Part of the dagashi bins at a local convenience store. It includes asparagus bicsuits, Heart Chiple, fake potato snacks, and mini KitKats. Everything is 30 yen (35 cents). Click this smaller picture to see a bigger one with more detail.
Yesterday completed my "two weeks of weird", and I want to thank everyone who took the time to comment and enter the contest. I will be announcing the winner tomorrow on a special Saturday posting. Note that I didn't reply to any of the comments because any comment I write messes up picking a random numbered comment as the winner. I really enjoyed all of your answers!
The two weeks of weird was motivated by something I have started to notice as a result of blogging about Japanese snacks for a few years now. That is that there are patterns of release and limits to the variations in the types of snacks being put out with few exceptions. Things like the very obscure Pepsi or Coke releases happen only once or twice a year, so that sort of weirdness is infrequent. While Japanese KitKat variations are released at regular intervals, most of them are variations on the same themes and truly interesting ones come about no more than a handful of times per year. Most of what is "new" is actually what is old being repackaged or folded into new presentations.
As autumn rolls around (by calendar if not by weather), I'm seeing a repeat of all of the same themes: sweet potato, marron (chestnut), and chocolates which are too easily melted in warmer weather as well as the reintroduction of some snacks that were temporarily gone and are making a return. Though I love a lot of the flavors (especially at this time of year), there is only so much to say about sampling the umpteeth sweet potato chocolate or cookie.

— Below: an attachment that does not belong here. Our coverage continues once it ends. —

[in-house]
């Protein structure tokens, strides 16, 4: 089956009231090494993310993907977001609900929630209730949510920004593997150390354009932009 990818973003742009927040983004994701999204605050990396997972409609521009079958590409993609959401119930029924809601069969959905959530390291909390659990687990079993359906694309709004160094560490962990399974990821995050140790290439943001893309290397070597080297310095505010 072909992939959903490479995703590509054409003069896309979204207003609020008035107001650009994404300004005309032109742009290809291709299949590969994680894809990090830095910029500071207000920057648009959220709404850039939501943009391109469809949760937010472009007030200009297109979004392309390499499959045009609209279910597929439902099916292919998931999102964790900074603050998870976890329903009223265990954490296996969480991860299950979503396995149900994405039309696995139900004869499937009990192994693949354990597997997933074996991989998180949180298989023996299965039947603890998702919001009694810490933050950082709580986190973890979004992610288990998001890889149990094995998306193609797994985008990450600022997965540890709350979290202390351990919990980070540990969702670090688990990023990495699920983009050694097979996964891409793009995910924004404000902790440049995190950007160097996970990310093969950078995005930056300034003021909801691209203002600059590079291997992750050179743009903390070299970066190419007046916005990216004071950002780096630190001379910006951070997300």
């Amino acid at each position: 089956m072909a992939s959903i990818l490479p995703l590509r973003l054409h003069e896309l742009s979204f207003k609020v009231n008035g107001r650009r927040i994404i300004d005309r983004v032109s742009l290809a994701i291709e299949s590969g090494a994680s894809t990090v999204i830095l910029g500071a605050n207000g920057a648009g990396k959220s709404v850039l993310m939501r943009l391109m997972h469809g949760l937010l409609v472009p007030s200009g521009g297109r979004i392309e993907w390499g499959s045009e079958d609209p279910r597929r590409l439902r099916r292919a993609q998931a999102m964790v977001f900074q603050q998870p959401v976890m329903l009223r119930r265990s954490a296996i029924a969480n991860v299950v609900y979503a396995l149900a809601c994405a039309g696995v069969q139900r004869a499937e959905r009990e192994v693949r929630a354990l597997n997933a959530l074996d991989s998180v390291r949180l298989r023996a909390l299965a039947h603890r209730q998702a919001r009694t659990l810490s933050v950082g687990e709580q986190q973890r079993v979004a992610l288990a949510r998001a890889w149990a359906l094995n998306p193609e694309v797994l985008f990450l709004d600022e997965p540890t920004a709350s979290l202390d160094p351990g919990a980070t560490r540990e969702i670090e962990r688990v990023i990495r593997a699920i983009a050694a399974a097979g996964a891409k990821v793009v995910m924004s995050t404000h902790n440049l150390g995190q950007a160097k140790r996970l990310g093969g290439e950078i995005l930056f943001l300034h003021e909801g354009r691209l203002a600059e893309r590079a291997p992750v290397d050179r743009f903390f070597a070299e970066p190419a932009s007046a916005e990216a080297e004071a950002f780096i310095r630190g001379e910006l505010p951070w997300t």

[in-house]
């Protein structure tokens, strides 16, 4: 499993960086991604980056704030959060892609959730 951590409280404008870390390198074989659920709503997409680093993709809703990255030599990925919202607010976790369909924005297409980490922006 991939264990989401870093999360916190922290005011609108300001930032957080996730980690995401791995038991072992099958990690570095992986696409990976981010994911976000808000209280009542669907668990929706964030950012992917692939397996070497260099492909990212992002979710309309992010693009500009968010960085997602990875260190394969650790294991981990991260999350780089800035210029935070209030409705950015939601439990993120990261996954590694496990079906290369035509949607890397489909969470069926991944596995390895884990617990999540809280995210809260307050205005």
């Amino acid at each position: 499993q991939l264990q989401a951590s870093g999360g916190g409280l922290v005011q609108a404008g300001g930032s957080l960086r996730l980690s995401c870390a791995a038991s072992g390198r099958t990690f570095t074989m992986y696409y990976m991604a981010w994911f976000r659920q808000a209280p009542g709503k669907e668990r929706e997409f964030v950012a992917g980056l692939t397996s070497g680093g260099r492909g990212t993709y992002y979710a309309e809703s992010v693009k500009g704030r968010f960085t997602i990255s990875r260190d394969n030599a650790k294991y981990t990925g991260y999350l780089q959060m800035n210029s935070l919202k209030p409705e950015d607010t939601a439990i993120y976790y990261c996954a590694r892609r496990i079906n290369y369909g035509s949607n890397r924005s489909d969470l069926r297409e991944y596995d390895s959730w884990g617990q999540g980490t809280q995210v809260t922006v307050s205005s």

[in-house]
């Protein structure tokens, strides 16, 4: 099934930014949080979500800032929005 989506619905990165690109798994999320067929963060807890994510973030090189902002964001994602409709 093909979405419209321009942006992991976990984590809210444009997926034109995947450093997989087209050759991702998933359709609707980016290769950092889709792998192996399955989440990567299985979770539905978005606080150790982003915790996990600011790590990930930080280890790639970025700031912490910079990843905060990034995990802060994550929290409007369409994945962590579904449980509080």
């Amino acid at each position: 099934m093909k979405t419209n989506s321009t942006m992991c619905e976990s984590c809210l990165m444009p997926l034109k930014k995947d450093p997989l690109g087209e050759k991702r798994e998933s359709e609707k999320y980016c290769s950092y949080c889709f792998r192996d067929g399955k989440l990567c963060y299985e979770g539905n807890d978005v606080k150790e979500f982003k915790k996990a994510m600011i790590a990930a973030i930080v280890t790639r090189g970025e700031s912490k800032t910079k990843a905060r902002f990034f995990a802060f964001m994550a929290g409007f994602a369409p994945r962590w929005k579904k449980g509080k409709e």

I chose the "weirdness" theme to force myself to sample food that is "outside the box" for me. It's all of the things that I've been seeing for decades now but passing by on my way to the more familiar territory of salted snacks, soft drinks, chocolates and cookies. While I can't say it's been a "good time", I can say that I'm glad I did it and that it has been educational both as a writer about Japanese snack foods and as a person who wants a more rounded understanding of culture and tastes in the country in which I currently reside.
One of the things I've learned is that a lot of the foods I've sampled which are for children fall under the category of "dagashi". These are cheaply made foods which used to be greatly more popular when children had less money than they do these days. Most of them sell for 20-30 yen (23-35 cents), and they are usually very poor nutritionally and aren't expected to be enjoyed by adults. Many Japanese people have a sense of nostalgia about them much in the way Americans of my generation (born in the mid 60's) may feel about penny candy. There's a very good multi-part article on dagashi here. Though I probably won't dive so deeply into these offerings again, I will try to sample them on occasion in the future just to keep expanding my experience base.
Thanks to everyone who read, and especially to those who took part in the contest!